# Using Exponentials

• Feb 21st 2011, 04:47 PM
zebra2147
Using Exponentials
I could use some help getting started on this proof. Any help would be appreciated.

Prove that if $f:[0,1]\rightarrow \mathbb{R}$ is differentiable and $f(0)=f(1)=0$, then for any $a\in \mathbb{R},\exists c\in (0,1)$ such that $f'(c)=af(c)$.

I was told a hint that I have to apply Rolle's Theorem to $f(x)e^{ax}$ but I'm not sure how to work that in yet...
• Feb 21st 2011, 04:52 PM
DrSteve
If $a\in \mathbb{R}$, let $b=-a$. By Rolle's Theorem, there is a c in (0,1) with $f'(c)e^{bc}+bf(c)e^{bc}=0$.
• Feb 21st 2011, 04:54 PM
Chris L T521
Quote:

Originally Posted by zebra2147
I could use some help getting started on this proof. Any help would be appreciated.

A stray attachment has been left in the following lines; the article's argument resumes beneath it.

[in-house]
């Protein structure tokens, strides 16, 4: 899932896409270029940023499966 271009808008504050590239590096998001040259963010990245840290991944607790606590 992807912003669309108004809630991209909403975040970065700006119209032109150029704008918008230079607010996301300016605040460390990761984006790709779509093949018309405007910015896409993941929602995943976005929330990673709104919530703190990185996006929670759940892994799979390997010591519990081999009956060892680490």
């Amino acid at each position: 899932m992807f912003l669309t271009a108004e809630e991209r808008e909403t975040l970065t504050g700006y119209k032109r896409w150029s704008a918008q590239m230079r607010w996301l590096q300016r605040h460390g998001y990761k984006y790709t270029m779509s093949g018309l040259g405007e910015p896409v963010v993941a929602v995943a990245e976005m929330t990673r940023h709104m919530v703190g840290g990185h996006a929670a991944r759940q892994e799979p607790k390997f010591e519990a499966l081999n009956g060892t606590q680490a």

Prove that if $f:[0,1]\rightarrow \mathbb{R}$ is differentiable and $f(0)=f(1)=0$, then for any $a\in \mathbb{R},\exists c\in (0,1)$ such that $f'(c)=af(c)$.

I was told a hint that I have to apply Rolle's Theorem to $f(x)e^{ax}$ but I'm not sure how to work that in yet...

First note that if $g(x)=f(x)e^{ax}$, then $g(0)=f(0)=0$ and $g(1)=f(1)e^{a}=0$ since $f(0)=f(1)=0$. Now, by Rolle's theorem, $\exists c\in(0,1):g^{\prime}(c)=0$.

Note that $g^{\prime}(x)=f^{\prime}(x)e^{ax}+af(x)e^{ax}$. So $g^{\prime}(c)=0\implies\ldots$

Can you finish this problem?
• Feb 21st 2011, 05:19 PM
zebra2147
This implies that $f^{\prime}(x)e^{ax}+af(x)e^{ax}=0$. Therefore,
$f^{\prime}(x)e^{ax}=-af(x)e^{ax}$ Which implies $f^{\prime}(x)=-af(x)$
• Feb 22nd 2011, 09:11 AM
Plato
Quote:

Originally Posted by zebra2147
Prove that if $f:[0,1]\rightarrow \mathbb{R}$ is differentiable and $f(0)=f(1)=0$, then for any $a\in \mathbb{R},\exists c\in (0,1)$ such that $f'(c)=af(c)$.
I was told a hint that I have to apply Rolle's Theorem

Use $\displaystyle g(x)=f(x)\cdot e^{-ax}$